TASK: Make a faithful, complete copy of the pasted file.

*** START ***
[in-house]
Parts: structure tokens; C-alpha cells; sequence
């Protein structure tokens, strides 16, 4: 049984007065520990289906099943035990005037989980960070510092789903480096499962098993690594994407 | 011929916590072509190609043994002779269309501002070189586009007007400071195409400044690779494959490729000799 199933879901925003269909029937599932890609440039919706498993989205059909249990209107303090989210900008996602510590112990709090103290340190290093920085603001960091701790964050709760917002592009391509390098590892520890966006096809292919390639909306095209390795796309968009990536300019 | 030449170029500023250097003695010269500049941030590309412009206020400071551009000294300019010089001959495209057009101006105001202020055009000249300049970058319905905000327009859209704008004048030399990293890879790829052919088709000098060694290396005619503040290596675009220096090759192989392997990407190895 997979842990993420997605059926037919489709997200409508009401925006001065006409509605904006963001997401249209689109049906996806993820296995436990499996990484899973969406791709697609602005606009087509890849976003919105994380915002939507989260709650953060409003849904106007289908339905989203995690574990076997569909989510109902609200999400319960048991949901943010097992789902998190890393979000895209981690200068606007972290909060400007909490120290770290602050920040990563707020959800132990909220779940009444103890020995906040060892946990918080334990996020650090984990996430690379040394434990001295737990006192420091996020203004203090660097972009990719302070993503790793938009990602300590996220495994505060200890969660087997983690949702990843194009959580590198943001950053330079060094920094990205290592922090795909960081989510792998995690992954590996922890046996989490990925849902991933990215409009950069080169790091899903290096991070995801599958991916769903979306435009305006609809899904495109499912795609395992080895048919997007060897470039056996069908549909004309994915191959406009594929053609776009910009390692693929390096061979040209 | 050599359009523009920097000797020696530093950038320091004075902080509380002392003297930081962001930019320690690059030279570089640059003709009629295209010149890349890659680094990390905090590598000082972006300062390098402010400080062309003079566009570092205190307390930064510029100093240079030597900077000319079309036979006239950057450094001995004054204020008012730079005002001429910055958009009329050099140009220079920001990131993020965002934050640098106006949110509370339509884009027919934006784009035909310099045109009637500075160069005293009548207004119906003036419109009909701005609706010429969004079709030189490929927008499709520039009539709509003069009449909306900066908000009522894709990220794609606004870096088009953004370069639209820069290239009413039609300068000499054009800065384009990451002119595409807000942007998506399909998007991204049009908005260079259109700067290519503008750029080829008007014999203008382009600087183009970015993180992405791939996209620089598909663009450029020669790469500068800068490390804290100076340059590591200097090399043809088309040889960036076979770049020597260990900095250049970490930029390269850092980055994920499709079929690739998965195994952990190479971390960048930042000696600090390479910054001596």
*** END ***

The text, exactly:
[in-house]
Parts: structure tokens; C-alpha cells; sequence
């Protein structure tokens, strides 16, 4: 049984007065520990289906099943035990005037989980960070510092789903480096499962098993690594994407 | 011929916590072509190609043994002779269309501002070189586009007007400071195409400044690779494959490729000799 199933879901925003269909029937599932890609440039919706498993989205059909249990209107303090989210900008996602510590112990709090103290340190290093920085603001960091701790964050709760917002592009391509390098590892520890966006096809292919390639909306095209390795796309968009990536300019 | 030449170029500023250097003695010269500049941030590309412009206020400071551009000294300019010089001959495209057009101006105001202020055009000249300049970058319905905000327009859209704008004048030399990293890879790829052919088709000098060694290396005619503040290596675009220096090759192989392997990407190895 997979842990993420997605059926037919489709997200409508009401925006001065006409509605904006963001997401249209689109049906996806993820296995436990499996990484899973969406791709697609602005606009087509890849976003919105994380915002939507989260709650953060409003849904106007289908339905989203995690574990076997569909989510109902609200999400319960048991949901943010097992789902998190890393979000895209981690200068606007972290909060400007909490120290770290602050920040990563707020959800132990909220779940009444103890020995906040060892946990918080334990996020650090984990996430690379040394434990001295737990006192420091996020203004203090660097972009990719302070993503790793938009990602300590996220495994505060200890969660087997983690949702990843194009959580590198943001950053330079060094920094990205290592922090795909960081989510792998995690992954590996922890046996989490990925849902991933990215409009950069080169790091899903290096991070995801599958991916769903979306435009305006609809899904495109499912795609395992080895048919997007060897470039056996069908549909004309994915191959406009594929053609776009910009390692693929390096061979040209 | 050599359009523009920097000797020696530093950038320091004075902080509380002392003297930081962001930019320690690059030279570089640059003709009629295209010149890349890659680094990390905090590598000082972006300062390098402010400080062309003079566009570092205190307390930064510029100093240079030597900077000319079309036979006239950057450094001995004054204020008012730079005002001429910055958009009329050099140009220079920001990131993020965002934050640098106006949110509370339509884009027919934006784009035909310099045109009637500075160069005293009548207004119906003036419109009909701005609706010429969004079709030189490929927008499709520039009539709509003069009449909306900066908000009522894709990220794609606004870096088009953004370069639209820069290239009413039609300068000499054009800065384009990451002119595409807000942007998506399909998007991204049009908005260079259109700067290519503008750029080829008007014999203008382009600087183009970015993180992405791939996209620089598909663009450029020669790469500068800068490390804290100076340059590591200097090399043809088309040889960036076979770049020597260990900095250049970490930029390269850092980055994920499709079929690739998965195994952990190479971390960048930042000696600090390479910054001596």